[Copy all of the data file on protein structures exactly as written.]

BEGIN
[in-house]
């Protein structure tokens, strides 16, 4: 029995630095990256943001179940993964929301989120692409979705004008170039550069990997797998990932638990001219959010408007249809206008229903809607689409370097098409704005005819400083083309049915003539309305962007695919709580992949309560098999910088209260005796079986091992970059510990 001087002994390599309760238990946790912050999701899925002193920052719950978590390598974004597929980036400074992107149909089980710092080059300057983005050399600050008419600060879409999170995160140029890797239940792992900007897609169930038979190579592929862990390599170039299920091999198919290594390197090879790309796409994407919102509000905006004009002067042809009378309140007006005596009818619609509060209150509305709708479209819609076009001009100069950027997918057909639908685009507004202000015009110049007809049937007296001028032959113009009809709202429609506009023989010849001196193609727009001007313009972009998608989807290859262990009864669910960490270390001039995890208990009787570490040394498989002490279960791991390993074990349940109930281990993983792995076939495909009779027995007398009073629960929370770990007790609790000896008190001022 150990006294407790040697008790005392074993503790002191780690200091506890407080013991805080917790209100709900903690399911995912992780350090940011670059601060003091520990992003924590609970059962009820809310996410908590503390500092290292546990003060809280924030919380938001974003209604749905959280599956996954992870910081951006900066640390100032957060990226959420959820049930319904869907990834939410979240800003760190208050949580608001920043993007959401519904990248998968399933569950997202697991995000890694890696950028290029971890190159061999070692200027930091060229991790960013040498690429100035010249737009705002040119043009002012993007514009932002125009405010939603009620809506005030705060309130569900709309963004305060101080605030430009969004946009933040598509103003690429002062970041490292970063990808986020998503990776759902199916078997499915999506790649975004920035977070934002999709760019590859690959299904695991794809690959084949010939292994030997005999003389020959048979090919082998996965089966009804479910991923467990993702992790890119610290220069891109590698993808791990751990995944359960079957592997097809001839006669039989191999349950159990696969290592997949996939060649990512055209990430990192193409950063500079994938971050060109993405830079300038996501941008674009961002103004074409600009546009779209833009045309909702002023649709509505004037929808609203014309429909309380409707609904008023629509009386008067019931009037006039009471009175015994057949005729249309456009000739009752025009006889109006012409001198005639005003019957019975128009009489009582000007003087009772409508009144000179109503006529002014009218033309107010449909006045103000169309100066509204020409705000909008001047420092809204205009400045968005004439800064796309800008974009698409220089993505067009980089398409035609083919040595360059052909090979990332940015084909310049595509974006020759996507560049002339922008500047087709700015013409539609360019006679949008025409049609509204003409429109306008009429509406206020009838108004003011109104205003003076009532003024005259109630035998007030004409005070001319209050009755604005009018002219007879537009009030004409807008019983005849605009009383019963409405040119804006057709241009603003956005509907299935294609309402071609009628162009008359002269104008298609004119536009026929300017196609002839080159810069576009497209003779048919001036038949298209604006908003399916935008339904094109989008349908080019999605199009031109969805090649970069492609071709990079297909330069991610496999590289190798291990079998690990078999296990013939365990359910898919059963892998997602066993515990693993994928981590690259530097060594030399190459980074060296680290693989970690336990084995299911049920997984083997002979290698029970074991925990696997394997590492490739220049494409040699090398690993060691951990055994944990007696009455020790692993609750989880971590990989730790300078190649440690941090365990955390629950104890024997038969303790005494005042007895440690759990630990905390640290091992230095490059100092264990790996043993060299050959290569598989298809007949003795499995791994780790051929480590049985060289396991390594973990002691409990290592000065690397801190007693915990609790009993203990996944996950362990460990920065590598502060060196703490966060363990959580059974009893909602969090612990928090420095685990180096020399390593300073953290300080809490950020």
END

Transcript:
[in-house]
């Protein structure tokens, strides 16, 4: 029995630095990256943001179940993964929301989120692409979705004008170039550069990997797998990932638990001219959010408007249809206008229903809607689409370097098409704005005819400083083309049915003539309305962007695919709580992949309560098999910088209260005796079986091992970059510990 001087002994390599309760238990946790912050999701899925002193920052719950978590390598974004597929980036400074992107149909089980710092080059300057983005050399600050008419600060879409999170995160140029890797239940792992900007897609169930038979190579592929862990390599170039299920091999198919290594390197090879790309796409994407919102509000905006004009002067042809009378309140007006005596009818619609509060209150509305709708479209819609076009001009100069950027997918057909639908685009507004202000015009110049007809049937007296001028032959113009009809709202429609506009023989010849001196193609727009001007313009972009998608989807290859262990009864669910960490270390001039995890208990009787570490040394498989002490279960791991390993074990349940109930281990993983792995076939495909009779027995007398009073629960929370770990007790609790000896008190001022 150990006294407790040697008790005392074993503790002191780690200091506890407080013991805080917790209100709900903690399911995912992780350090940011670059601060003091520990992003924590609970059962009820809310996410908590503390500092290292546990003060809280924030919380938001974003209604749905959280599956996954992870910081951006900066640390100032957060990226959420959820049930319904869907990834939410979240800003760190208050949580608001920043993007959401519904990248998968399933569950997202697991995000890694890696950028290029971890190159061999070692200027930091060229991790960013040498690429100035010249737009705002040119043009002012993007514009932002125009405010939603009620809506005030705060309130569900709309963004305060101080605030430009969004946009933040598509103003690429002062970041490292970063990808986020998503990776759902199916078997499915999506790649975004920035977070934002999709760019590859690959299904695991794809690959084949010939292994030997005999003389020959048979090919082998996965089966009804479910991923467990993702992790890119610290220069891109590698993808791990751990995944359960079957592997097809001839006669039989191999349950159990696969290592997949996939060649990512055209990430990192193409950063500079994938971050060109993405830079300038996501941008674009961002103004074409600009546009779209833009045309909702002023649709509505004037929808609203014309429909309380409707609904008023629509009386008067019931009037006039009471009175015994057949005729249309456009000739009752025009006889109006012409001198005639005003019957019975128009009489009582000007003087009772409508009144000179109503006529002014009218033309107010449909006045103000169309100066509204020409705000909008001047420092809204205009400045968005004439800064796309800008974009698409220089993505067009980089398409035609083919040595360059052909090979990332940015084909310049595509974006020759996507560049002339922008500047087709700015013409539609360019006679949008025409049609509204003409429109306008009429509406206020009838108004003011109104205003003076009532003024005259109630035998007030004409005070001319209050009755604005009018002219007879537009009030004409807008019983005849605009009383019963409405040119804006057709241009603003956005509907299935294609309402071609009628162009008359002269104008298609004119536009026929300017196609002839080159810069576009497209003779048919001036038949298209604006908003399916935008339904094109989008349908080019999605199009031109969805090649970069492609071709990079297909330069991610496999590289190798291990079998690990078999296990013939365990359910898919059963892998997602066993515990693993994928981590690259530097060594030399190459980074060296680290693989970690336990084995299911049920997984083997002979290698029970074991925990696997394997590492490739220049494409040699090398690993060691951990055994944990007696009455020790692993609750989880971590990989730790300078190649440690941090365990955390629950104890024997038969303790005494005042007895440690759990630990905390640290091992230095490059100092264990790996043993060299050959290569598989298809007949003795499995791994780790051929480590049985060289396991390594973990002691409990290592000065690397801190007693915990609790009993203990996944996950362990460990920065590598502060060196703490966060363990959580059974009893909602969090612990928090420095685990180096020399390593300073953290300080809490950020």